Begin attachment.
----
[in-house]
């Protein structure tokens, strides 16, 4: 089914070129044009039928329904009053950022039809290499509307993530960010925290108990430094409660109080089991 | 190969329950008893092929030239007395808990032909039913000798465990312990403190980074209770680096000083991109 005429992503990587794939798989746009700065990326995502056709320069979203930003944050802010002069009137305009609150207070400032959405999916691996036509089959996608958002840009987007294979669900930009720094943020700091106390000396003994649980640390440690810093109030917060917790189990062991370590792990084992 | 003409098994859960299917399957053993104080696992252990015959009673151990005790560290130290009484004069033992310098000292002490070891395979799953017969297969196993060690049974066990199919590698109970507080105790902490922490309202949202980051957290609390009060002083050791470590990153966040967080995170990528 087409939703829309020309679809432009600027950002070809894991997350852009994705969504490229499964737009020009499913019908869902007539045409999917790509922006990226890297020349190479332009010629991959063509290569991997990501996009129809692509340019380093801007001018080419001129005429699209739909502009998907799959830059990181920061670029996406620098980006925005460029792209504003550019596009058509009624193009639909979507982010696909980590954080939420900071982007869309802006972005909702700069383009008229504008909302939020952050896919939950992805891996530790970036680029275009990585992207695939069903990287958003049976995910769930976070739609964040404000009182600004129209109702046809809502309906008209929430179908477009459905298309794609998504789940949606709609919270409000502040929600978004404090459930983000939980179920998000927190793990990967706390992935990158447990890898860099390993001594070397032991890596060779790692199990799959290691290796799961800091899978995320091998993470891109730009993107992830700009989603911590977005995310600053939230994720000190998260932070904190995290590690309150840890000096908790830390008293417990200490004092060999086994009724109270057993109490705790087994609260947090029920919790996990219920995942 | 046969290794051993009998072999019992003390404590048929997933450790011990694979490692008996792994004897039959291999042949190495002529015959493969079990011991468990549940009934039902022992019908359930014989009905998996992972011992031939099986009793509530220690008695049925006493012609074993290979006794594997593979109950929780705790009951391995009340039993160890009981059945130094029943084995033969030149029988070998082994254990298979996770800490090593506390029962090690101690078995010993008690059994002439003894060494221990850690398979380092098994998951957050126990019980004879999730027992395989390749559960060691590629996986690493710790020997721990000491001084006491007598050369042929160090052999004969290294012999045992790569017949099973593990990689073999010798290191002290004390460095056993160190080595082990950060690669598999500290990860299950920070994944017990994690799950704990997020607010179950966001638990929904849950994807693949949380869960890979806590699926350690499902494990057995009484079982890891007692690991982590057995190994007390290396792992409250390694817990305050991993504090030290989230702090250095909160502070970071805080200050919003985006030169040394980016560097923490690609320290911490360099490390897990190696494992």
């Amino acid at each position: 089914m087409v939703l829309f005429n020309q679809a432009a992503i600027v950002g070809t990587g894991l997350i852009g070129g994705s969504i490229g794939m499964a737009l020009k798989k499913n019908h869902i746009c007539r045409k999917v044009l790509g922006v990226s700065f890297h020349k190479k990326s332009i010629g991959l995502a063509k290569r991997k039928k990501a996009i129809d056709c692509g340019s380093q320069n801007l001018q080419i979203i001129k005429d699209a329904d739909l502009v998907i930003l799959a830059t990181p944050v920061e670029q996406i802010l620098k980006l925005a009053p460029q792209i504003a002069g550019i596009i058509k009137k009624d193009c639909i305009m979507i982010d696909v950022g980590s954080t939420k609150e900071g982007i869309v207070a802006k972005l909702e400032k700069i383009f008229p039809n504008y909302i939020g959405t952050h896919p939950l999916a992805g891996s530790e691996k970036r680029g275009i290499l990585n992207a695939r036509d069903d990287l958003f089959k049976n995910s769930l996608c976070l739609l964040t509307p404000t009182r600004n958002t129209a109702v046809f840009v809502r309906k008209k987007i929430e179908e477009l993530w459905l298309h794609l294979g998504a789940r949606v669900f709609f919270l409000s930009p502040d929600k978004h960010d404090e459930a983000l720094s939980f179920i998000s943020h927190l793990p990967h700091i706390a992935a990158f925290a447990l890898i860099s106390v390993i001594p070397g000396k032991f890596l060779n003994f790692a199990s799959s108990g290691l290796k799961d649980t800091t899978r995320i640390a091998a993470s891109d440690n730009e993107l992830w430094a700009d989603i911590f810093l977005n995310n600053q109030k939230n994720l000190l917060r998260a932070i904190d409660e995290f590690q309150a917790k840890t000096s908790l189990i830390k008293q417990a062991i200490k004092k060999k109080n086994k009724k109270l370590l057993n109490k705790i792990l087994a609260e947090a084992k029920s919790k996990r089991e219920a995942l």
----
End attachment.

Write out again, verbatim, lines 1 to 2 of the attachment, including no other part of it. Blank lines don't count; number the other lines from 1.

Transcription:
[in-house]
């Protein structure tokens, strides 16, 4: 089914070129044009039928329904009053950022039809290499509307993530960010925290108990430094409660109080089991 | 190969329950008893092929030239007395808990032909039913000798465990312990403190980074209770680096000083991109 005429992503990587794939798989746009700065990326995502056709320069979203930003944050802010002069009137305009609150207070400032959405999916691996036509089959996608958002840009987007294979669900930009720094943020700091106390000396003994649980640390440690810093109030917060917790189990062991370590792990084992 | 003409098994859960299917399957053993104080696992252990015959009673151990005790560290130290009484004069033992310098000292002490070891395979799953017969297969196993060690049974066990199919590698109970507080105790902490922490309202949202980051957290609390009060002083050791470590990153966040967080995170990528 087409939703829309020309679809432009600027950002070809894991997350852009994705969504490229499964737009020009499913019908869902007539045409999917790509922006990226890297020349190479332009010629991959063509290569991997990501996009129809692509340019380093801007001018080419001129005429699209739909502009998907799959830059990181920061670029996406620098980006925005460029792209504003550019596009058509009624193009639909979507982010696909980590954080939420900071982007869309802006972005909702700069383009008229504008909302939020952050896919939950992805891996530790970036680029275009990585992207695939069903990287958003049976995910769930976070739609964040404000009182600004129209109702046809809502309906008209929430179908477009459905298309794609998504789940949606709609919270409000502040929600978004404090459930983000939980179920998000927190793990990967706390992935990158447990890898860099390993001594070397032991890596060779790692199990799959290691290796799961800091899978995320091998993470891109730009993107992830700009989603911590977005995310600053939230994720000190998260932070904190995290590690309150840890000096908790830390008293417990200490004092060999086994009724109270057993109490705790087994609260947090029920919790996990219920995942 | 046969290794051993009998072999019992003390404590048929997933450790011990694979490692008996792994004897039959291999042949190495002529015959493969079990011991468990549940009934039902022992019908359930014989009905998996992972011992031939099986009793509530220690008695049925006493012609074993290979006794594997593979109950929780705790009951391995009340039993160890009981059945130094029943084995033969030149029988070998082994254990298979996770800490090593506390029962090690101690078995010993008690059994002439003894060494221990850690398979380092098994998951957050126990019980004879999730027992395989390749559960060691590629996986690493710790020997721990000491001084006491007598050369042929160090052999004969290294012999045992790569017949099973593990990689073999010798290191002290004390460095056993160190080595082990950060690669598999500290990860299950920070994944017990994690799950704990997020607010179950966001638990929904849950994807693949949380869960890979806590699926350690499902494990057995009484079982890891007692690991982590057995190994007390290396792992409250390694817990305050991993504090030290989230702090250095909160502070970071805080200050919003985006030169040394980016560097923490690609320290911490360099490390897990190696494992």